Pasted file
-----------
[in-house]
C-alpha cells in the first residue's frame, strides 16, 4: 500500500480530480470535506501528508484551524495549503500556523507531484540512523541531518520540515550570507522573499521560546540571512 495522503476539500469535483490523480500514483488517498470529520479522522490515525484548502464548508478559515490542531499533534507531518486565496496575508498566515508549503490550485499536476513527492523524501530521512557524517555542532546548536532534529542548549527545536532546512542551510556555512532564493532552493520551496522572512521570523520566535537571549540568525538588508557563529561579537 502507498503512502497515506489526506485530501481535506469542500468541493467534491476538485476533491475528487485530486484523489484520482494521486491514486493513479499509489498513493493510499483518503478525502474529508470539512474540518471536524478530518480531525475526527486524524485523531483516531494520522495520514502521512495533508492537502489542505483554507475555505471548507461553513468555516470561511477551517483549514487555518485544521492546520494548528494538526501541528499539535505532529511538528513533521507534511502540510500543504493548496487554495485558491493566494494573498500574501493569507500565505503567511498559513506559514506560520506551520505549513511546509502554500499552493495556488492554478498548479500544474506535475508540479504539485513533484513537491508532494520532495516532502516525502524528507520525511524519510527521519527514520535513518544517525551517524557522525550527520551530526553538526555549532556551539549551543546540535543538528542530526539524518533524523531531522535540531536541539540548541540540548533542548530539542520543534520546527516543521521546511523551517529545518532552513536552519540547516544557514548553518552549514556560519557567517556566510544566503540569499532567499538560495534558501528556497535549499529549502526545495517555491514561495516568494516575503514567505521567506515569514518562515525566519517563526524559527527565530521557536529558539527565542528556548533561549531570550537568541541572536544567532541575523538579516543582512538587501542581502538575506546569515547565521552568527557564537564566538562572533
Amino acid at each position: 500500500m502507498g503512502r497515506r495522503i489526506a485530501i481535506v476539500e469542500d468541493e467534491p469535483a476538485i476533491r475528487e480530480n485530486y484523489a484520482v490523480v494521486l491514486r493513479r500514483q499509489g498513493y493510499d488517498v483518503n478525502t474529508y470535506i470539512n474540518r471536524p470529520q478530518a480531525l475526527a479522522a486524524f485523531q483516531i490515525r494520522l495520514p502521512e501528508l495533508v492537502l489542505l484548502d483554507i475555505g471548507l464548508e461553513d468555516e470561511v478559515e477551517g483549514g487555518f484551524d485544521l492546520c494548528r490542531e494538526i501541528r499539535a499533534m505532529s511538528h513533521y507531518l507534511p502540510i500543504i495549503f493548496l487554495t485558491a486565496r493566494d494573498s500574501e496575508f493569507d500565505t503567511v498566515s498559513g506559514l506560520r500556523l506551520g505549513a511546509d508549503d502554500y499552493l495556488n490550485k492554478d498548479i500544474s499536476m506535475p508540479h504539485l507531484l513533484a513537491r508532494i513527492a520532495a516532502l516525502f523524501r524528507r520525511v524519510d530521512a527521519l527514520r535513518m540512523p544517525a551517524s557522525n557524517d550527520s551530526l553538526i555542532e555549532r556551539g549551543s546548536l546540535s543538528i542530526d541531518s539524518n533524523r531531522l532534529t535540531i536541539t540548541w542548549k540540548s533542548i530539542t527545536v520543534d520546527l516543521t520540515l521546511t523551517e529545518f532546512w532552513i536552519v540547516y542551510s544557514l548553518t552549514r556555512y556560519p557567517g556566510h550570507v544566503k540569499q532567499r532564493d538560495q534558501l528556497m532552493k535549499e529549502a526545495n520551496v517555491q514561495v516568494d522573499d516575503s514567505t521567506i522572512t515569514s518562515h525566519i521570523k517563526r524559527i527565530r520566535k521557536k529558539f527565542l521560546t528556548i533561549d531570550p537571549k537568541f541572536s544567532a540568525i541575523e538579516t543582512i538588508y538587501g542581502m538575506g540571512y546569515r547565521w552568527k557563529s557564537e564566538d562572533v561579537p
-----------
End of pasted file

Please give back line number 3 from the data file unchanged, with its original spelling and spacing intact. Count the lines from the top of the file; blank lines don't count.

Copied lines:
Amino acid at each position: 500500500m502507498g503512502r497515506r495522503i489526506a485530501i481535506v476539500e469542500d468541493e467534491p469535483a476538485i476533491r475528487e480530480n485530486y484523489a484520482v490523480v494521486l491514486r493513479r500514483q499509489g498513493y493510499d488517498v483518503n478525502t474529508y470535506i470539512n474540518r471536524p470529520q478530518a480531525l475526527a479522522a486524524f485523531q483516531i490515525r494520522l495520514p502521512e501528508l495533508v492537502l489542505l484548502d483554507i475555505g471548507l464548508e461553513d468555516e470561511v478559515e477551517g483549514g487555518f484551524d485544521l492546520c494548528r490542531e494538526i501541528r499539535a499533534m505532529s511538528h513533521y507531518l507534511p502540510i500543504i495549503f493548496l487554495t485558491a486565496r493566494d494573498s500574501e496575508f493569507d500565505t503567511v498566515s498559513g506559514l506560520r500556523l506551520g505549513a511546509d508549503d502554500y499552493l495556488n490550485k492554478d498548479i500544474s499536476m506535475p508540479h504539485l507531484l513533484a513537491r508532494i513527492a520532495a516532502l516525502f523524501r524528507r520525511v524519510d530521512a527521519l527514520r535513518m540512523p544517525a551517524s557522525n557524517d550527520s551530526l553538526i555542532e555549532r556551539g549551543s546548536l546540535s543538528i542530526d541531518s539524518n533524523r531531522l532534529t535540531i536541539t540548541w542548549k540540548s533542548i530539542t527545536v520543534d520546527l516543521t520540515l521546511t523551517e529545518f532546512w532552513i536552519v540547516y542551510s544557514l548553518t552549514r556555512y556560519p557567517g556566510h550570507v544566503k540569499q532567499r532564493d538560495q534558501l528556497m532552493k535549499e529549502a526545495n520551496v517555491q514561495v516568494d522573499d516575503s514567505t521567506i522572512t515569514s518562515h525566519i521570523k517563526r524559527i527565530r520566535k521557536k529558539f527565542l521560546t528556548i533561549d531570550p537571549k537568541f541572536s544567532a540568525i541575523e538579516t543582512i538588508y538587501g542581502m538575506g540571512y546569515r547565521w552568527k557563529s557564537e564566538d562572533v561579537p